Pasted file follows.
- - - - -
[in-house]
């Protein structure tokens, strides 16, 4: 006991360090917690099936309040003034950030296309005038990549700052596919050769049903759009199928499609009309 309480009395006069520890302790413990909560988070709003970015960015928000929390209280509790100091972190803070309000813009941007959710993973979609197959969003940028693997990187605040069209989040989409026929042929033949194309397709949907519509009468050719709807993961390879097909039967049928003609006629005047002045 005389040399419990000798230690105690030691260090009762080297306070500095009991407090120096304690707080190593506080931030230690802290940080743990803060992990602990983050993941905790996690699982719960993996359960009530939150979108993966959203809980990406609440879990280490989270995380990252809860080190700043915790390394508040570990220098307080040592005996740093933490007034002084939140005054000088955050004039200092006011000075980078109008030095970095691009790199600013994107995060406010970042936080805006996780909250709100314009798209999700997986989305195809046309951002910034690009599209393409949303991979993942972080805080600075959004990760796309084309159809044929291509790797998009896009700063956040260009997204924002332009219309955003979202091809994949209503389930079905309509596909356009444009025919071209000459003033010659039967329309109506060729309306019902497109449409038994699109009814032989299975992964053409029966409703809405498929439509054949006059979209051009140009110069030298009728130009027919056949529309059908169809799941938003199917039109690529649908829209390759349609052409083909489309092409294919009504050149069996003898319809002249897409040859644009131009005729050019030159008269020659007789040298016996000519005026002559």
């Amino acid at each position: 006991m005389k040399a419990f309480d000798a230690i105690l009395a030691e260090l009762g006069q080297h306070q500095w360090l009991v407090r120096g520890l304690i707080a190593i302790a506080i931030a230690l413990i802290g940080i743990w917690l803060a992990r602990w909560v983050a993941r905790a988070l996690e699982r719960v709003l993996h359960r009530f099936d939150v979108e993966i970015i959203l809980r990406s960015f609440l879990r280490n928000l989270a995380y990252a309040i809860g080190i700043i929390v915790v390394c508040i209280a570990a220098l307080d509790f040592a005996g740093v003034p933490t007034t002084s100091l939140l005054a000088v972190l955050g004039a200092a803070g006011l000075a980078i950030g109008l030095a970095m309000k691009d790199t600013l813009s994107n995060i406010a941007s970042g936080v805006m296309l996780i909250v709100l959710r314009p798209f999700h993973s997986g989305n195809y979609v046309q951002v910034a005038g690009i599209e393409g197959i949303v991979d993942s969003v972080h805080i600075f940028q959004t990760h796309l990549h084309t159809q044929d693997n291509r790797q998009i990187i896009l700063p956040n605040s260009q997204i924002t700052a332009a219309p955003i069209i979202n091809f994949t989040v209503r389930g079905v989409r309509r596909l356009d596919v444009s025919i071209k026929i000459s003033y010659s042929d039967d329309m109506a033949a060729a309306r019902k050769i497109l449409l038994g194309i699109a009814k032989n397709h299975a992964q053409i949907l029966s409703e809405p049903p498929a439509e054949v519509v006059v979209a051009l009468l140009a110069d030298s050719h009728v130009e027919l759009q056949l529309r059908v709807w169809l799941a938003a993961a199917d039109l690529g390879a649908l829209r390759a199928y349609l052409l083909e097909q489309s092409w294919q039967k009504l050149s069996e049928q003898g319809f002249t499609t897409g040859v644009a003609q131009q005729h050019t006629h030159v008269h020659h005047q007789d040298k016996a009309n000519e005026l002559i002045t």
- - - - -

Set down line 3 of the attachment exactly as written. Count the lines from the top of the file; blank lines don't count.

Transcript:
């Amino acid at each position: 006991m005389k040399a419990f309480d000798a230690i105690l009395a030691e260090l009762g006069q080297h306070q500095w360090l009991v407090r120096g520890l304690i707080a190593i302790a506080i931030a230690l413990i802290g940080i743990w917690l803060a992990r602990w909560v983050a993941r905790a988070l996690e699982r719960v709003l993996h359960r009530f099936d939150v979108e993966i970015i959203l809980r990406s960015f609440l879990r280490n928000l989270a995380y990252a309040i809860g080190i700043i929390v915790v390394c508040i209280a570990a220098l307080d509790f040592a005996g740093v003034p933490t007034t002084s100091l939140l005054a000088v972190l955050g004039a200092a803070g006011l000075a980078i950030g109008l030095a970095m309000k691009d790199t600013l813009s994107n995060i406010a941007s970042g936080v805006m296309l996780i909250v709100l959710r314009p798209f999700h993973s997986g989305n195809y979609v046309q951002v910034a005038g690009i599209e393409g197959i949303v991979d993942s969003v972080h805080i600075f940028q959004t990760h796309l990549h084309t159809q044929d693997n291509r790797q998009i990187i896009l700063p956040n605040s260009q997204i924002t700052a332009a219309p955003i069209i979202n091809f994949t989040v209503r389930g079905v989409r309509r596909l356009d596919v444009s025919i071209k026929i000459s003033y010659s042929d039967d329309m109506a033949a060729a309306r019902k050769i497109l449409l038994g194309i699109a009814k032989n397709h299975a992964q053409i949907l029966s409703e809405p049903p498929a439509e054949v519509v006059v979209a051009l009468l140009a110069d030298s050719h009728v130009e027919l759009q056949l529309r059908v709807w169809l799941a938003a993961a199917d039109l690529g390879a649908l829209r390759a199928y349609l052409l083909e097909q489309s092409w294919q039967k009504l050149s069996e049928q003898g319809f002249t499609t897409g040859v644009a003609q131009q005729h050019t006629h030159v008269h020659h005047q007789d040298k016996a009309n000519e005026l002559i002045t």